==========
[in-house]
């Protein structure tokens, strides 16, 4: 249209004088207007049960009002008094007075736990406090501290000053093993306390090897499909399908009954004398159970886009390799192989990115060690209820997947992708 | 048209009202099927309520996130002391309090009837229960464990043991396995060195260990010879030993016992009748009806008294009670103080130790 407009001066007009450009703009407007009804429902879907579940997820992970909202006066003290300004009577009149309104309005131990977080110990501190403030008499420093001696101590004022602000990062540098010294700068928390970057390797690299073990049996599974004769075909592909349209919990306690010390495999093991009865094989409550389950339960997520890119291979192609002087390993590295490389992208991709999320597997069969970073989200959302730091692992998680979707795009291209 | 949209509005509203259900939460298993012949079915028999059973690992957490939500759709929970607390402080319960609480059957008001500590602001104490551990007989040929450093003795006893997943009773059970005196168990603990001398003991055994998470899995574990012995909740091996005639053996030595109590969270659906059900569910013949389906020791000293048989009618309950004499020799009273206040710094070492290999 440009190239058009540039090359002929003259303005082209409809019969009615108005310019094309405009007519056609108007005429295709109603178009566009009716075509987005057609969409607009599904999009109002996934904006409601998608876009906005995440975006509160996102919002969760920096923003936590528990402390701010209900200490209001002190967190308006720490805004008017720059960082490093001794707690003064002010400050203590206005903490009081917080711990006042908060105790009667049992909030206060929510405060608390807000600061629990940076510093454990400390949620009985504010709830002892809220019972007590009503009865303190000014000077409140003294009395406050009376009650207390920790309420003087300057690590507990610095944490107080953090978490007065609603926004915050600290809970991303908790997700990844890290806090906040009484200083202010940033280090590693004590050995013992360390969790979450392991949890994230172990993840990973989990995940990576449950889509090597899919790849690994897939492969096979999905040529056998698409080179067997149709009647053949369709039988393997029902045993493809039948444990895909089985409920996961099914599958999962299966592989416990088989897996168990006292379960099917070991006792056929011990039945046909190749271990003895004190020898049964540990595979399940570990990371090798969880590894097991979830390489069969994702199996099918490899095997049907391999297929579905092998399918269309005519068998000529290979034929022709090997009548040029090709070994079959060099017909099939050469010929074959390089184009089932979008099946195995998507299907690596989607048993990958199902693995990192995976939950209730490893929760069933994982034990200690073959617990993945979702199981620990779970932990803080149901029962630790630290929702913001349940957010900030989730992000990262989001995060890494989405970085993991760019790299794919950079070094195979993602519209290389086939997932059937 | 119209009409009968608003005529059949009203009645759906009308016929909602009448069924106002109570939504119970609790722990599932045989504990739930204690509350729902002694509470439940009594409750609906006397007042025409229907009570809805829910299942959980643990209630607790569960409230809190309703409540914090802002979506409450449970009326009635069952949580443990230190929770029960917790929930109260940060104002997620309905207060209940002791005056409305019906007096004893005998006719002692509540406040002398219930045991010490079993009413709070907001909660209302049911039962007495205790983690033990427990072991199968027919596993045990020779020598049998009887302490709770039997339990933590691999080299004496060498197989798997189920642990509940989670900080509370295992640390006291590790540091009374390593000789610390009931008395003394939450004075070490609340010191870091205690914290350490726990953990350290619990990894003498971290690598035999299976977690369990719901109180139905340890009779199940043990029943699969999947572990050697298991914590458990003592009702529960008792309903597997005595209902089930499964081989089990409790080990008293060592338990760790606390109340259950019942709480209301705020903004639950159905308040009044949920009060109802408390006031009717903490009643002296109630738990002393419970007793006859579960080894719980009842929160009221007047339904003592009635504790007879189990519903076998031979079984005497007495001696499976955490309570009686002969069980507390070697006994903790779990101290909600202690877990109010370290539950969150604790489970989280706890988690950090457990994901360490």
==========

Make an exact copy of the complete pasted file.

[in-house]
């Protein structure tokens, strides 16, 4: 249209004088207007049960009002008094007075736990406090501290000053093993306390090897499909399908009954004398159970886009390799192989990115060690209820997947992708 | 048209009202099927309520996130002391309090009837229960464990043991396995060195260990010879030993016992009748009806008294009670103080130790 407009001066007009450009703009407007009804429902879907579940997820992970909202006066003290300004009577009149309104309005131990977080110990501190403030008499420093001696101590004022602000990062540098010294700068928390970057390797690299073990049996599974004769075909592909349209919990306690010390495999093991009865094989409550389950339960997520890119291979192609002087390993590295490389992208991709999320597997069969970073989200959302730091692992998680979707795009291209 | 949209509005509203259900939460298993012949079915028999059973690992957490939500759709929970607390402080319960609480059957008001500590602001104490551990007989040929450093003795006893997943009773059970005196168990603990001398003991055994998470899995574990012995909740091996005639053996030595109590969270659906059900569910013949389906020791000293048989009618309950004499020799009273206040710094070492290999 440009190239058009540039090359002929003259303005082209409809019969009615108005310019094309405009007519056609108007005429295709109603178009566009009716075509987005057609969409607009599904999009109002996934904006409601998608876009906005995440975006509160996102919002969760920096923003936590528990402390701010209900200490209001002190967190308006720490805004008017720059960082490093001794707690003064002010400050203590206005903490009081917080711990006042908060105790009667049992909030206060929510405060608390807000600061629990940076510093454990400390949620009985504010709830002892809220019972007590009503009865303190000014000077409140003294009395406050009376009650207390920790309420003087300057690590507990610095944490107080953090978490007065609603926004915050600290809970991303908790997700990844890290806090906040009484200083202010940033280090590693004590050995013992360390969790979450392991949890994230172990993840990973989990995940990576449950889509090597899919790849690994897939492969096979999905040529056998698409080179067997149709009647053949369709039988393997029902045993493809039948444990895909089985409920996961099914599958999962299966592989416990088989897996168990006292379960099917070991006792056929011990039945046909190749271990003895004190020898049964540990595979399940570990990371090798969880590894097991979830390489069969994702199996099918490899095997049907391999297929579905092998399918269309005519068998000529290979034929022709090997009548040029090709070994079959060099017909099939050469010929074959390089184009089932979008099946195995998507299907690596989607048993990958199902693995990192995976939950209730490893929760069933994982034990200690073959617990993945979702199981620990779970932990803080149901029962630790630290929702913001349940957010900030989730992000990262989001995060890494989405970085993991760019790299794919950079070094195979993602519209290389086939997932059937 | 119209009409009968608003005529059949009203009645759906009308016929909602009448069924106002109570939504119970609790722990599932045989504990739930204690509350729902002694509470439940009594409750609906006397007042025409229907009570809805829910299942959980643990209630607790569960409230809190309703409540914090802002979506409450449970009326009635069952949580443990230190929770029960917790929930109260940060104002997620309905207060209940002791005056409305019906007096004893005998006719002692509540406040002398219930045991010490079993009413709070907001909660209302049911039962007495205790983690033990427990072991199968027919596993045990020779020598049998009887302490709770039997339990933590691999080299004496060498197989798997189920642990509940989670900080509370295992640390006291590790540091009374390593000789610390009931008395003394939450004075070490609340010191870091205690914290350490726990953990350290619990990894003498971290690598035999299976977690369990719901109180139905340890009779199940043990029943699969999947572990050697298991914590458990003592009702529960008792309903597997005595209902089930499964081989089990409790080990008293060592338990760790606390109340259950019942709480209301705020903004639950159905308040009044949920009060109802408390006031009717903490009643002296109630738990002393419970007793006859579960080894719980009842929160009221007047339904003592009635504790007879189990519903076998031979079984005497007495001696499976955490309570009686002969069980507390070697006994903790779990101290909600202690877990109010370290539950969150604790489970989280706890988690950090457990994901360490």